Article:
European Middle Ages
The Norse

   The last great waves of European migrations began in the eighth century and picked up dramatically in the ninth and tenth centuries. This time it was a group of relatively sedentary Germanic tribes in the northernmost reaches of Europe, the Norsemen. These were really not one ethnic group, but an entire spectrum of peoples speaking many different languages. For all that, the principal Norsemen that raided and emigrated out of Northern Europe were Norwegians and Danish. Again, however, these are not single ethnic groups—the Danes, for instance, were an entire set of different peoples.

   While the Norse themselves were a fairly diverse set of tribes and clans speaking a variety of languages, they nevertheless had much in common. The languages they spoke were all of the same family of languages. Their social, tribal, and political structures were more or less similar and they shared common religious beliefs.

   It is a mistake, however, to consider the Norse as a single ethnic group or a single people. As with all tribal peoples, ethnicity was fairly fluid and existed on several levels. Ethnic identity was largely derived from individual clans, but a larger ethnic identity was also layered on top of this clan identity. This larger ethnic identity was both political and linguistic and the Norse Germanic tribes would distinguish themselves from each other sometimes based on larger political organziations and sometimes based on the language they spoke.

   As the Norse migrated out of their homelands, ethnic identity became even more confused. The Norse emigrants often quickly adopted the language, culture, and even religion of the areas they settled. The clan structure that characterized their life and world view was often given up in only a single generation and they quickly adopted and modified existing social structures in the areas they found themselves in. It was only the Norse settlers of Iceland that held on to traditional ways of life and organizing society. The Icelanders, however, had settled an area where there was no existing culture in place. Even though the Norse rapidly assimilated to the areas they emigrated to, they still retained a separate identity. The Norse in England and France, though assimilated in many, saw themselves as distinct populations.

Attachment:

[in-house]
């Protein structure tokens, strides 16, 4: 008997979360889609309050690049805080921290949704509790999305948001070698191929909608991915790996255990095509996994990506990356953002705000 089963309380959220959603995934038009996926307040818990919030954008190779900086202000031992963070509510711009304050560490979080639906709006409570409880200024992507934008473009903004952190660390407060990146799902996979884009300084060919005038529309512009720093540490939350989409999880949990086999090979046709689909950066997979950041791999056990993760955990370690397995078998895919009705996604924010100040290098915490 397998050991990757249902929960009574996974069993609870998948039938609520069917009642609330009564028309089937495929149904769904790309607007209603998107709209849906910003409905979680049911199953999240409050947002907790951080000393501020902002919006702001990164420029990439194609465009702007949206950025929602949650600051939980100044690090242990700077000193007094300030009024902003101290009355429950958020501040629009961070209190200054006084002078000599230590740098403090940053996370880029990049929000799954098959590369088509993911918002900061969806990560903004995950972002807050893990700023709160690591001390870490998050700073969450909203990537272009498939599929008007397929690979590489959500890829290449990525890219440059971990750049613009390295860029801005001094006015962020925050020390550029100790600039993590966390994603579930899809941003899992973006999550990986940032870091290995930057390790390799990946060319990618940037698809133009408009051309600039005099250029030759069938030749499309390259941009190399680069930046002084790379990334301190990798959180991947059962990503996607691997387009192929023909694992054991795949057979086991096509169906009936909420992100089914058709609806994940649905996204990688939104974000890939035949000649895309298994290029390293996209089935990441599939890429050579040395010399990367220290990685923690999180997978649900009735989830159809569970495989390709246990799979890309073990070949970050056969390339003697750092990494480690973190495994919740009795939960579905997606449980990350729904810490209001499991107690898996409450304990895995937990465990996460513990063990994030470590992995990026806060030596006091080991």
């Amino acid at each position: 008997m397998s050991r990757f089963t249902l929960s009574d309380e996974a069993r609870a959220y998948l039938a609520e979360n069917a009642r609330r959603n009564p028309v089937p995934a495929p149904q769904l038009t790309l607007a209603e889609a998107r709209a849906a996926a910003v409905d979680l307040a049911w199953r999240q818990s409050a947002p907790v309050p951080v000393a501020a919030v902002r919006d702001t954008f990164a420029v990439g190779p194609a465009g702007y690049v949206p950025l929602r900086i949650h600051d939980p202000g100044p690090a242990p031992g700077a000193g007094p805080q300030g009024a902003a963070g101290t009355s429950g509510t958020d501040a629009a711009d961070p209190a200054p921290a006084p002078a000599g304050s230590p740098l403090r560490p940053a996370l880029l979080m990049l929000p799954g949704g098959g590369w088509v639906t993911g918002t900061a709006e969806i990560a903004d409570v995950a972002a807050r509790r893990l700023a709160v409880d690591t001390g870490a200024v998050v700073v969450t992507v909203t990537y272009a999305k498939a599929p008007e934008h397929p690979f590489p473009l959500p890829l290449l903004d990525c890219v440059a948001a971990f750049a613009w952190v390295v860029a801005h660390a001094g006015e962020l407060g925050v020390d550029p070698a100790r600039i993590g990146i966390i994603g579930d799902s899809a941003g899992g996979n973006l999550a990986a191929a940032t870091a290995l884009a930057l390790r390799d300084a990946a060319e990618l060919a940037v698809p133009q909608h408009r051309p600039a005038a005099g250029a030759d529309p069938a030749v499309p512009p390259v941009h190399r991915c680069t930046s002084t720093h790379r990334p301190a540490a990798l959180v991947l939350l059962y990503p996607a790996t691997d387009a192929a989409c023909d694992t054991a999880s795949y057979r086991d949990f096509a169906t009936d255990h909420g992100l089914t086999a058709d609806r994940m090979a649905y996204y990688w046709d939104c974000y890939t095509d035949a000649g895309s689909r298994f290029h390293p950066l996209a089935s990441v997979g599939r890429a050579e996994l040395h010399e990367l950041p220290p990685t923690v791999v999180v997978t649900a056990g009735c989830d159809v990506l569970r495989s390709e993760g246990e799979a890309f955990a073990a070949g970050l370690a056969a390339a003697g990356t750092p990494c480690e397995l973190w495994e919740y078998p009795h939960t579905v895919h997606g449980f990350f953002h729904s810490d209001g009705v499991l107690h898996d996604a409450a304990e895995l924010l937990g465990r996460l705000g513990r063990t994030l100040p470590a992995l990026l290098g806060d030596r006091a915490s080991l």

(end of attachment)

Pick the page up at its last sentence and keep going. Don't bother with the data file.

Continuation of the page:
The most amazing thing about the Norse emigrations was the ephemerality of the Norse settlements and kingdoms. Although the Norse conquered and settled areas in northern England, northern France, Russia, Ireland, Scotland, the Orkneys, Iceland, Greenland, and even settled as far as North America in the west and Byzantium in the east, only Iceland and Normandy in the north of France became permanent, lasting polities under the Norse settlers. Even there, however, the Norse who settled Normandy quickly incorporated themselves into the institutions, language, and cultural practices of France. The great Viking kingdoms and polities in England, the Orkneys, and Ireland, very quickly faded from history.